Woman's Work in Music Part 10

Julie von Baroni-Cavalcabo, who flourished in the last century, was another brilliant pianist, numbering among her teachers one of Mozart's sons. She seems to have won the esteem of Schumann, who dedicated his humoreske to her, and gave high praise to many of her works. According to his reviews, her Second Caprice is "fresh and rhythmical, full of life and vivacity and delicate workmanship;" her fantasie, "Adieu et Retour," has two movements that are "highly original, characteristic, and scarcely offering a weak point for attack;" while her waltzes are spoken of as almost the best that appeared in their time at Vienna.

Besides her many piano pieces, she published some excellent songs.

Adele Kletzinsky has published some violin works and other concerted music, as well as the usual amount of songs and piano pieces. Nathalie Janotha has become familiar to American audiences as a pianist. She was a pupil of Clara Schumann and Woldemar Bargiel, and has won honours and diplomas in many European cities. Her works consist of piano selections and songs. Pauline Fechner is another renowned Polish pianist who has published many pieces for her instrument. The Countess Margit Sztaray has done some work for voice and organ. Thekla Badarczewska, who lived and died at Warsaw, is known widely, if not always favourably, by her "Maiden's Prayer" for piano.

In Russia, the Grand d.u.c.h.ess Alexandra Josephowna has written some ambitious church music, including several psalms for soloists, chorus, and orchestra. She has also produced some piano duets. The Grand d.u.c.h.ess Olga is another royal Russian composer, whose "Parademarsch" for orchestra has been published at Berlin. Another orchestral composer is Theodosia de Tschitscherin, whose Grand Festival March was performed at a coronation anniversary. The Countess Olga Janina, one of Liszt's pupils, is at present a teacher and pianist at Paris, where she has published a considerable amount of piano music. Marie Duport is another Russian piano composer. The Countess Stephanie Komorowska is responsible for several songs, piano sonatas, and other works. Mme. Rudersdorff, well known in later life as a teacher in Boston, was the author of several successful songs. Olga von Radecki is another noted Russian musician, who has made Boston her home, and also a writer of worthy vocal music. Mlle. Alexandrowna, of St. Petersburg, became famous as a singer a few decades ago, and published some excellent songs. Mme. Serov was another Russian woman of great musical talent.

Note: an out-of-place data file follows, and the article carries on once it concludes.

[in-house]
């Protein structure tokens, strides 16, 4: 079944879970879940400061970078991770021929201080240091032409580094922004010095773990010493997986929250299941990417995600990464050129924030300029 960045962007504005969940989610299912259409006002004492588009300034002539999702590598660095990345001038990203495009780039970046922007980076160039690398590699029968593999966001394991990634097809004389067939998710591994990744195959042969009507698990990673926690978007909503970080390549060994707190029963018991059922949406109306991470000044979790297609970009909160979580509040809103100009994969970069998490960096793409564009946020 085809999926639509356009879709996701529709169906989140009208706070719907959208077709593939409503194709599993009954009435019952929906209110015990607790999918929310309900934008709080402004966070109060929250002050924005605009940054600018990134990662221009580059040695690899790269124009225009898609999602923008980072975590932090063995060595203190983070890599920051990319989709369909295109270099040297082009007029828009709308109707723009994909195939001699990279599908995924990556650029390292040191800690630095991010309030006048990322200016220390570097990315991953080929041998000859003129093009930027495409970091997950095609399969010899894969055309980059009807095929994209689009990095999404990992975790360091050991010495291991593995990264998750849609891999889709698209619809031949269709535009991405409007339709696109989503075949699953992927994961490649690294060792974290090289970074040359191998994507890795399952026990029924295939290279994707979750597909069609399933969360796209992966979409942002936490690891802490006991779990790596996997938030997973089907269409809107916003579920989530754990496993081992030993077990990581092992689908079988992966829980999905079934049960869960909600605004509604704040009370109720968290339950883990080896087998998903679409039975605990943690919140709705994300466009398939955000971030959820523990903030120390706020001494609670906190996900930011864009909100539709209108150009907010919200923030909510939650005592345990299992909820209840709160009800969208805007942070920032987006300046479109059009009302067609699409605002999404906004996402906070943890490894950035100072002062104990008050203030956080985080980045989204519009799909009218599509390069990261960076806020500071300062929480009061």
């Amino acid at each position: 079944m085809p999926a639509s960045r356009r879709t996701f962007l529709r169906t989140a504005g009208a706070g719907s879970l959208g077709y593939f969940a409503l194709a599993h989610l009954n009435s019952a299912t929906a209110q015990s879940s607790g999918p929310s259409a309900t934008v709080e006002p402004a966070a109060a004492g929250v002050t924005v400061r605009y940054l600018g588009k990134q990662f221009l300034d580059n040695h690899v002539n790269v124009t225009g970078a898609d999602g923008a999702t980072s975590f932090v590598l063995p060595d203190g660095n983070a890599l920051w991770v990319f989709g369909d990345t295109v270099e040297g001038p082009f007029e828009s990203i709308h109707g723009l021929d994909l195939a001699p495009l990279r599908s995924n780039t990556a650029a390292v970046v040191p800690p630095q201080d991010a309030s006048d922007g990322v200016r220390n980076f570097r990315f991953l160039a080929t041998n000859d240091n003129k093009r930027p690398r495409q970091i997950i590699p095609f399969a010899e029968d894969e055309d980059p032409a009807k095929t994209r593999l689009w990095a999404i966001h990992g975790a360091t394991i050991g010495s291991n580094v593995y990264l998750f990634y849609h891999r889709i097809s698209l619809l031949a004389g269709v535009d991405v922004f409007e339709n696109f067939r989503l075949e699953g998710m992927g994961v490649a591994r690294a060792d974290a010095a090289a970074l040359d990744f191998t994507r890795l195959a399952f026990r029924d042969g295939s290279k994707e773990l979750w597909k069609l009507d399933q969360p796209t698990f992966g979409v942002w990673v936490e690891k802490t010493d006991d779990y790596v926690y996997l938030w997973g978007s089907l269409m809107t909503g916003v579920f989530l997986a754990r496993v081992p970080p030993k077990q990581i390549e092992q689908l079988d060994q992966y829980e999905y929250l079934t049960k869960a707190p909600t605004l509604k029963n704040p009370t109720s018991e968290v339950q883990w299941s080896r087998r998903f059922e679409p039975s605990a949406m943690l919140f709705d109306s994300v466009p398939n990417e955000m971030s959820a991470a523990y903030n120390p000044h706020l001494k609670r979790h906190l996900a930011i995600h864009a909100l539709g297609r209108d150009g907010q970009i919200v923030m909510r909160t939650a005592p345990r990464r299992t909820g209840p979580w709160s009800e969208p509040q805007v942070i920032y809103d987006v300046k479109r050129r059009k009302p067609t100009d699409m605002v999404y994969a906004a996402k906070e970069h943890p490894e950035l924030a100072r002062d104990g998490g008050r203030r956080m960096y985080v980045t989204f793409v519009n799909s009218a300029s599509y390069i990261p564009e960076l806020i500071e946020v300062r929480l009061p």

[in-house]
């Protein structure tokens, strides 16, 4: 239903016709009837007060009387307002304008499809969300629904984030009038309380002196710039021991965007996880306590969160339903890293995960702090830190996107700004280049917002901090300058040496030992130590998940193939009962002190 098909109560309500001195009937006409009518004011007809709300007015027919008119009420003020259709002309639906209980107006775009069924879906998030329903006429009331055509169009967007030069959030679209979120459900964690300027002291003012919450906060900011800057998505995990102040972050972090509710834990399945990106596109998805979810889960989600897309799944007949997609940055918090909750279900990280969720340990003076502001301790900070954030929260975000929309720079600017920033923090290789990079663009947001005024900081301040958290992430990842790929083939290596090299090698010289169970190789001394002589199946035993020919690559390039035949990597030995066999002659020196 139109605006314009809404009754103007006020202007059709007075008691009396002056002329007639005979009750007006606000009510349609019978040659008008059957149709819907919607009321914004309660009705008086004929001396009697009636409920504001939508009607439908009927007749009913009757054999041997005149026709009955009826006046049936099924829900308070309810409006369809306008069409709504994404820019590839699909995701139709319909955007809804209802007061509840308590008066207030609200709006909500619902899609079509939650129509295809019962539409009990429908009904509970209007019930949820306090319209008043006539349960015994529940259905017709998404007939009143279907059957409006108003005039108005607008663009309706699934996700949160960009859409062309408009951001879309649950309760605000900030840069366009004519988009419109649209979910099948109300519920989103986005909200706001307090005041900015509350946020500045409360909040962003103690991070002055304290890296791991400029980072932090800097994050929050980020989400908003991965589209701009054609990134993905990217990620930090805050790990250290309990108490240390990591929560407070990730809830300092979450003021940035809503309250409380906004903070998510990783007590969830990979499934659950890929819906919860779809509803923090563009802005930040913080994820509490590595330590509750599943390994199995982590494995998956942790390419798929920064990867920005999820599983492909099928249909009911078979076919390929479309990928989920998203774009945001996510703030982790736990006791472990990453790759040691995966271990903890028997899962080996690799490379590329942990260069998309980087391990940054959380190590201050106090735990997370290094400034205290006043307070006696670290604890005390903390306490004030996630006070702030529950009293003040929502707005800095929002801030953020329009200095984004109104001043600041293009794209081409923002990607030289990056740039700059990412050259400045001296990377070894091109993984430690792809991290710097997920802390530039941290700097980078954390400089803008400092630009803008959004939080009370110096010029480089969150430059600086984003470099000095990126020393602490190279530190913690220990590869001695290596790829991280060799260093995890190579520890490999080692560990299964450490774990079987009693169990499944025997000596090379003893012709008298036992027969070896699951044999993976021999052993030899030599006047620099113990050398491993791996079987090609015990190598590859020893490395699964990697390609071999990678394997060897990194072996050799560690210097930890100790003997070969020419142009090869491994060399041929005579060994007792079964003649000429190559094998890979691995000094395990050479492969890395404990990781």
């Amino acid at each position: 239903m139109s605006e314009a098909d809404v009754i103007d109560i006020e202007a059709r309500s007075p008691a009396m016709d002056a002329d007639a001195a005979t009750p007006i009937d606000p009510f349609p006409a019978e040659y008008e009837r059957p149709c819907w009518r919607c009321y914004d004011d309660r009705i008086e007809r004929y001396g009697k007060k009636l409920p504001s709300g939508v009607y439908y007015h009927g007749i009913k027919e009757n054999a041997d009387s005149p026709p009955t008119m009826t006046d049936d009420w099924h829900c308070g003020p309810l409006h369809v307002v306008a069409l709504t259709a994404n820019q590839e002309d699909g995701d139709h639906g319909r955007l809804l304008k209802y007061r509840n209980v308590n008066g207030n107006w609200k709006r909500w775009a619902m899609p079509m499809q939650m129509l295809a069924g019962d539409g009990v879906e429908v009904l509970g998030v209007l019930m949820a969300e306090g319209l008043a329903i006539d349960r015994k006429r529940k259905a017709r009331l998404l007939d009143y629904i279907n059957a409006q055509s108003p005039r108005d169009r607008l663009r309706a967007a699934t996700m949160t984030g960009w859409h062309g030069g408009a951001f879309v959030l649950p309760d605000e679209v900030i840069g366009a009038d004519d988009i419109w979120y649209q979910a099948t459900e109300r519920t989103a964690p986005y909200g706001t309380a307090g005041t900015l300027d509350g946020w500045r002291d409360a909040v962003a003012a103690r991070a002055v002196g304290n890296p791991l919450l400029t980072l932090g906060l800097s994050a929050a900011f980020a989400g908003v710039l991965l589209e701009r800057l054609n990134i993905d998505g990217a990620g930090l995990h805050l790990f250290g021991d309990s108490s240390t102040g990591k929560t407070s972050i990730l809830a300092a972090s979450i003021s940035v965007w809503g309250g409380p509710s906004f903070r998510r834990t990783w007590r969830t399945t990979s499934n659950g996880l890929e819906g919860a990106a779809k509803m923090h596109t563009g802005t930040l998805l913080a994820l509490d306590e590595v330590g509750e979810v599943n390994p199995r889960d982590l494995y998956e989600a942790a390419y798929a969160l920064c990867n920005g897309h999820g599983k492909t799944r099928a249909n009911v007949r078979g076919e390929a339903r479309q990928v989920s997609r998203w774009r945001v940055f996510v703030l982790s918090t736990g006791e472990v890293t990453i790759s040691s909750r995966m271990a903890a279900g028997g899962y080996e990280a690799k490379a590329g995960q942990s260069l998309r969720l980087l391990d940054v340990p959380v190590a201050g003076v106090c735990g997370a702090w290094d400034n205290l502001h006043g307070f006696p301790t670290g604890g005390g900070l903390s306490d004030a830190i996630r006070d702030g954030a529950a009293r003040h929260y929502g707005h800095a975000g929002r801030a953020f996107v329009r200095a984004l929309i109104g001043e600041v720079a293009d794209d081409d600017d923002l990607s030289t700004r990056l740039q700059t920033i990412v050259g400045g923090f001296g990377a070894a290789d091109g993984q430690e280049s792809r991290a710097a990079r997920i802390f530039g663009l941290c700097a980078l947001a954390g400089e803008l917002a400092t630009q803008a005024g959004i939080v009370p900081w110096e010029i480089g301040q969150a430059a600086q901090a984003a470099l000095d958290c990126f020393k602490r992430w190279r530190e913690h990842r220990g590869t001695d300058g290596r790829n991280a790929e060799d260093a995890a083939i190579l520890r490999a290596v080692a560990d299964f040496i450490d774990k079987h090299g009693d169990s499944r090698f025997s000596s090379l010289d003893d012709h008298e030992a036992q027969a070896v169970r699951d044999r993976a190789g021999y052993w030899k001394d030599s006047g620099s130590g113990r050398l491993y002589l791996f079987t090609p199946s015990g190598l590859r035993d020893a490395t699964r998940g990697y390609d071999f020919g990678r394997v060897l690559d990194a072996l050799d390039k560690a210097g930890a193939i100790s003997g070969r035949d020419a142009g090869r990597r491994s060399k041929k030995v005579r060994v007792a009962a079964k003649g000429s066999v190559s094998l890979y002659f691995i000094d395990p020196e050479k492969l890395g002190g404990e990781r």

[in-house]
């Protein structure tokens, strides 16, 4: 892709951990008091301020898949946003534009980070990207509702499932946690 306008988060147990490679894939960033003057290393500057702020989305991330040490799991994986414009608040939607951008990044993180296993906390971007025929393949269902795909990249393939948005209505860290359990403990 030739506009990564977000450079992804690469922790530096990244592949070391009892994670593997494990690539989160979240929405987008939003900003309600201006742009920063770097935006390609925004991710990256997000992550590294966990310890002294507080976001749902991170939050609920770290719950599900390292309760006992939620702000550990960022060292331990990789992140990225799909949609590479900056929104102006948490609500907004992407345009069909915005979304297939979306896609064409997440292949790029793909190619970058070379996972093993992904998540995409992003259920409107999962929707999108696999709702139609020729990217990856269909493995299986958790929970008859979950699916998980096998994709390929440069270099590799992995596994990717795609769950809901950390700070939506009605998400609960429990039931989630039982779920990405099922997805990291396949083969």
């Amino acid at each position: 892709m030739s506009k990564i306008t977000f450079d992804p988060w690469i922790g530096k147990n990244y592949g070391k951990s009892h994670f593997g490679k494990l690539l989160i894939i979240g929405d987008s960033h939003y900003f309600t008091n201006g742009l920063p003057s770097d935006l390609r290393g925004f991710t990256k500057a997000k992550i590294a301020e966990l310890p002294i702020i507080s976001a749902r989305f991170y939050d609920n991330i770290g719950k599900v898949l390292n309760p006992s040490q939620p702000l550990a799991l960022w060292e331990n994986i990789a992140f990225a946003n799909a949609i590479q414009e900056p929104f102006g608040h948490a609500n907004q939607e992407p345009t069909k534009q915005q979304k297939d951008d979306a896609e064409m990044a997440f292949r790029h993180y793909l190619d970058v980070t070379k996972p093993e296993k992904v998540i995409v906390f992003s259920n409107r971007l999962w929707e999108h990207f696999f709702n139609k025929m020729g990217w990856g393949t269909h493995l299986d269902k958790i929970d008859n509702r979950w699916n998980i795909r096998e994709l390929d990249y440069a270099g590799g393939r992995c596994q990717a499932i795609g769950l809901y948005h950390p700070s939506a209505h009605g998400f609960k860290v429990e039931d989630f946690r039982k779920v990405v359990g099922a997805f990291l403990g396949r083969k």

Among the less extensive countries, Switzerland is represented by Anna Cerrini de Monte-Varchi, who is the composer of many pretty piano works, Isabella Angela Colbran, the eminent Spanish contralto, was born at Madrid in 1785. She became the wife of Rossini, and created some important roles in those of his earlier operas which were written for her. Her own compositions consist of songs and other vocal works. A Spanish singer of more recent times is Rosaria Zapater, who was born in 1840. She became famous in literature as well as music, her poems being rated highly, while her libretto to the opera, "Gli Amante di Teruele,"

is ranked as one of the best ever written. She has published a number of songs, besides an excellent vocal method and piano instruction book.

Teresa Carreno, so well known in Europe and America, is a native of Venezuela, being born at Caracas in 1853. Her career has been as varied as it is successful, and her studies, as well as her triumphs, were witnessed by many countries. Her father, at one time Minister of Finance, was himself a musician, and when only fourteen composed a ma.s.s that was given in the cathedral. A skilful violinist, he understood the piano also, and gave his daughter lessons from her seventh year on.

Driven from the country by civil war, he determined to have Teresa turn her musical talents to account.

As an eight-year-old prodigy, she met with an enthusiastic reception in New York, where she aroused the interest and became the pupil of Louis Gottschalk. At twelve she was taken to Paris, where she absorbed the traditions of Chopin from his pupils. There, too, she played for Liszt, who grew deeply interested in her, and wished her for a pupil. As her father's affairs did not permit this, the great teacher left her with the excellent advice to give her own individuality free play, and not become a mere imitator of some other performer. This she certainly followed, for her strong and fiery style of playing has carried away countless audiences, and in later years her combination of poetic feeling with impa.s.sioned power placed her in the front rank of the world's pianists.